S/P amplitude ratios derived from single-component seismograms and their potential use in constraining focal mechanisms for micro-earthquake sequences
Focal mechanisms, which reflect the sense of slip in earthquakes, provide important constraints for understanding crustal tectonics and earthquake source physics, including the interactions among earthquakes during mainshock–aftershock sequences or seismic swarms. Focal mechanisms of small (magnitude ≲3.5) earthquakes are usually determined by first‐motion P‐wave polarities, sometimes supplemented by the ratio of S‐wave to P‐wave amplitudes (S/P). However, focal mechanisms of such events can be difficult to reliably constrain, particularly with sparse recording networks or very small magnitude events. Here, we describe a method for deriving S/P amplitude ratios from P/P and S/S amplitude ratios measured on single seismic components between pairs of nearby events, as is often performed during correlation‐based earthquake detection and relocation. These measurements can be transformed into relative S/P amplitude ratios, or they can be combined with a smaller number of traditional S/P amplitude ratios to provide a single‐channel estimation of full S/P ratios, even for low signal‐to‐noise‐ratio events not routinely cataloged and not amenable to traditional S/P ratio processing. This approach has the potential to greatly expand the applicability of S/P amplitude ratios, providing additional constraints for focal mechanisms of small earthquakes, particularly for spatially concentrated seismicity sequences.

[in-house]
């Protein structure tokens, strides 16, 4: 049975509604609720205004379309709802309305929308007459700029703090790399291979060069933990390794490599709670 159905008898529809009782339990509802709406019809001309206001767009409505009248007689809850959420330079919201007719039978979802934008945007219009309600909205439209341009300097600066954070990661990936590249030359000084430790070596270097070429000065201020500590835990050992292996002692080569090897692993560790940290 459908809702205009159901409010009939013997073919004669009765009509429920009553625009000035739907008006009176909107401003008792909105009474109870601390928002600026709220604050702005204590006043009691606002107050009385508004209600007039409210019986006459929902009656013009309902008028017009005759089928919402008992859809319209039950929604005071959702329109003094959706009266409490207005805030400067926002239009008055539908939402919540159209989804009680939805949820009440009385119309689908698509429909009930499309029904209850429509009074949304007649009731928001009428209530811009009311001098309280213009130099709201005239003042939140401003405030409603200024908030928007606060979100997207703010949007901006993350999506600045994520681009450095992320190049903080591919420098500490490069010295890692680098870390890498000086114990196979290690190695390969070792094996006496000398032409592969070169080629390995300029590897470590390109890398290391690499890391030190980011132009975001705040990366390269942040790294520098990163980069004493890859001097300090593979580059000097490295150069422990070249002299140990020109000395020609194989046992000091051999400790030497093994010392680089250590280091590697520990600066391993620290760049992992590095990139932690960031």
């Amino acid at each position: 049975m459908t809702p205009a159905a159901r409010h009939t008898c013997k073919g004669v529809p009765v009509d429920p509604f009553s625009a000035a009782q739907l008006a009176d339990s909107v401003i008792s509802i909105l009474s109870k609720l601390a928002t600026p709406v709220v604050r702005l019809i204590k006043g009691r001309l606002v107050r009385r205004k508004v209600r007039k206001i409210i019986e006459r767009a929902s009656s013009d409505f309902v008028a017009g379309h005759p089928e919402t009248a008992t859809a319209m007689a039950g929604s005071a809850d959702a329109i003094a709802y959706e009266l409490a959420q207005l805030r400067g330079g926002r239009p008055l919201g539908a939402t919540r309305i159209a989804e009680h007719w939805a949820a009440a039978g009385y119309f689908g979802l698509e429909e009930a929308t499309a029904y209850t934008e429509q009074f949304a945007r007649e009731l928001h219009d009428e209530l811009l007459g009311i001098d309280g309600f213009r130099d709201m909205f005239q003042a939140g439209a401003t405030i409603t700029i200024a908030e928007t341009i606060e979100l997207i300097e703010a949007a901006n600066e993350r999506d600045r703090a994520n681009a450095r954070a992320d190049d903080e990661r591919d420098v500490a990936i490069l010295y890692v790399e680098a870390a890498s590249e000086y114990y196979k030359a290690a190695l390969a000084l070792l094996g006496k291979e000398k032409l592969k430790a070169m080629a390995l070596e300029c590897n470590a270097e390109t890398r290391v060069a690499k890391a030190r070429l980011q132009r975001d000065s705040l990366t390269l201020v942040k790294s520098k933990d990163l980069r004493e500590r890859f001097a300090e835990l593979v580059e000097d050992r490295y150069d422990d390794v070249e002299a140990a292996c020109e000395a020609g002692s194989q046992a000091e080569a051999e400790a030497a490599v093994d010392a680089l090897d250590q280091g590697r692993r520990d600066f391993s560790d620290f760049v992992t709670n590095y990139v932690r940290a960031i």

|S/P amplitude ratios derived from single-component seismograms and their potential use in constraining focal mechanisms for micro-earthquake sequences
|David R. Shelly, Robert John Skoumal, Jeanne L. Hardebeck
|The Seismic Record
|USGS Publications Warehouse
|Earthquake Science Center; Geologic Hazards Science Center